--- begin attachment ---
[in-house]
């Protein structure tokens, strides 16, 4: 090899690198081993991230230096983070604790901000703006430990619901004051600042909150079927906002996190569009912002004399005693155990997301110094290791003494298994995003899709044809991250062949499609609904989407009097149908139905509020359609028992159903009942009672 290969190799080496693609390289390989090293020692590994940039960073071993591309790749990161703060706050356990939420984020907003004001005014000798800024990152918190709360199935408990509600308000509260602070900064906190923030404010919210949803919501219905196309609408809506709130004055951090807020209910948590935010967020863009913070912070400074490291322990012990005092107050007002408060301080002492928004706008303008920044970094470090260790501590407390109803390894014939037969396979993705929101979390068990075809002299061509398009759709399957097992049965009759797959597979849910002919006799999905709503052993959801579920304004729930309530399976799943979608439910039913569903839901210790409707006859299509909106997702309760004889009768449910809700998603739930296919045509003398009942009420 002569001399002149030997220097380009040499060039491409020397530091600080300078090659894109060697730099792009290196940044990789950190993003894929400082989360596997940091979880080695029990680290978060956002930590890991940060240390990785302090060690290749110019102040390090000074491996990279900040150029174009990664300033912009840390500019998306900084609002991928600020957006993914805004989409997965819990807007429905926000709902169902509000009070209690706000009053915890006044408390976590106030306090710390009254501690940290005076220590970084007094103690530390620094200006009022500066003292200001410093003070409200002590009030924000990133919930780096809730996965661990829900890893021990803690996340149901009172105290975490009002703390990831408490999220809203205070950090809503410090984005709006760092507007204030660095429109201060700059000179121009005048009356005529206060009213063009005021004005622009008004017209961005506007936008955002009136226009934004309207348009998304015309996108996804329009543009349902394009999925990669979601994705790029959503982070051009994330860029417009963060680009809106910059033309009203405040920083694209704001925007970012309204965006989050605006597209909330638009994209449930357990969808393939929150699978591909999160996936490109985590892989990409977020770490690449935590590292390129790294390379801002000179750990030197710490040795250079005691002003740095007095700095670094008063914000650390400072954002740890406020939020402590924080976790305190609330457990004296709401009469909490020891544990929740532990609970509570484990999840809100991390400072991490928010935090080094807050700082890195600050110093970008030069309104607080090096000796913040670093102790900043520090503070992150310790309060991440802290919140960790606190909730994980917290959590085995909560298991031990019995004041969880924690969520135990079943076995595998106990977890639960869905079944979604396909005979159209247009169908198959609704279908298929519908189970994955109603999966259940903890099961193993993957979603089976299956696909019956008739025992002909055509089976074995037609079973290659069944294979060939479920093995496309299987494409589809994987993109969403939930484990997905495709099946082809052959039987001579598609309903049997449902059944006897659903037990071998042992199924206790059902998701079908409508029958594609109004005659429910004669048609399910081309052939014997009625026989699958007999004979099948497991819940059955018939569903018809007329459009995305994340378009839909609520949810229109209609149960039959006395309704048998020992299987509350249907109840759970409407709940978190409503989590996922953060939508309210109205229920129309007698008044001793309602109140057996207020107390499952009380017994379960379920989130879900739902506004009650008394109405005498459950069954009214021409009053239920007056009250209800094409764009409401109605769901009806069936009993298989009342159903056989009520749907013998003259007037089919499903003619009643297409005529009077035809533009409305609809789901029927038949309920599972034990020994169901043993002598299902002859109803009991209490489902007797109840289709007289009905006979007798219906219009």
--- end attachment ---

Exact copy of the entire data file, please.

[in-house]
């Protein structure tokens, strides 16, 4: 090899690198081993991230230096983070604790901000703006430990619901004051600042909150079927906002996190569009912002004399005693155990997301110094290791003494298994995003899709044809991250062949499609609904989407009097149908139905509020359609028992159903009942009672 290969190799080496693609390289390989090293020692590994940039960073071993591309790749990161703060706050356990939420984020907003004001005014000798800024990152918190709360199935408990509600308000509260602070900064906190923030404010919210949803919501219905196309609408809506709130004055951090807020209910948590935010967020863009913070912070400074490291322990012990005092107050007002408060301080002492928004706008303008920044970094470090260790501590407390109803390894014939037969396979993705929101979390068990075809002299061509398009759709399957097992049965009759797959597979849910002919006799999905709503052993959801579920304004729930309530399976799943979608439910039913569903839901210790409707006859299509909106997702309760004889009768449910809700998603739930296919045509003398009942009420 002569001399002149030997220097380009040499060039491409020397530091600080300078090659894109060697730099792009290196940044990789950190993003894929400082989360596997940091979880080695029990680290978060956002930590890991940060240390990785302090060690290749110019102040390090000074491996990279900040150029174009990664300033912009840390500019998306900084609002991928600020957006993914805004989409997965819990807007429905926000709902169902509000009070209690706000009053915890006044408390976590106030306090710390009254501690940290005076220590970084007094103690530390620094200006009022500066003292200001410093003070409200002590009030924000990133919930780096809730996965661990829900890893021990803690996340149901009172105290975490009002703390990831408490999220809203205070950090809503410090984005709006760092507007204030660095429109201060700059000179121009005048009356005529206060009213063009005021004005622009008004017209961005506007936008955002009136226009934004309207348009998304015309996108996804329009543009349902394009999925990669979601994705790029959503982070051009994330860029417009963060680009809106910059033309009203405040920083694209704001925007970012309204965006989050605006597209909330638009994209449930357990969808393939929150699978591909999160996936490109985590892989990409977020770490690449935590590292390129790294390379801002000179750990030197710490040795250079005691002003740095007095700095670094008063914000650390400072954002740890406020939020402590924080976790305190609330457990004296709401009469909490020891544990929740532990609970509570484990999840809100991390400072991490928010935090080094807050700082890195600050110093970008030069309104607080090096000796913040670093102790900043520090503070992150310790309060991440802290919140960790606190909730994980917290959590085995909560298991031990019995004041969880924690969520135990079943076995595998106990977890639960869905079944979604396909005979159209247009169908198959609704279908298929519908189970994955109603999966259940903890099961193993993957979603089976299956696909019956008739025992002909055509089976074995037609079973290659069944294979060939479920093995496309299987494409589809994987993109969403939930484990997905495709099946082809052959039987001579598609309903049997449902059944006897659903037990071998042992199924206790059902998701079908409508029958594609109004005659429910004669048609399910081309052939014997009625026989699958007999004979099948497991819940059955018939569903018809007329459009995305994340378009839909609520949810229109209609149960039959006395309704048998020992299987509350249907109840759970409407709940978190409503989590996922953060939508309210109205229920129309007698008044001793309602109140057996207020107390499952009380017994379960379920989130879900739902506004009650008394109405005498459950069954009214021409009053239920007056009250209800094409764009409401109605769901009806069936009993298989009342159903056989009520749907013998003259007037089919499903003619009643297409005529009077035809533009409305609809789901029927038949309920599972034990020994169901043993002598299902002859109803009991209490489902007797109840289709007289009905006979007798219906219009």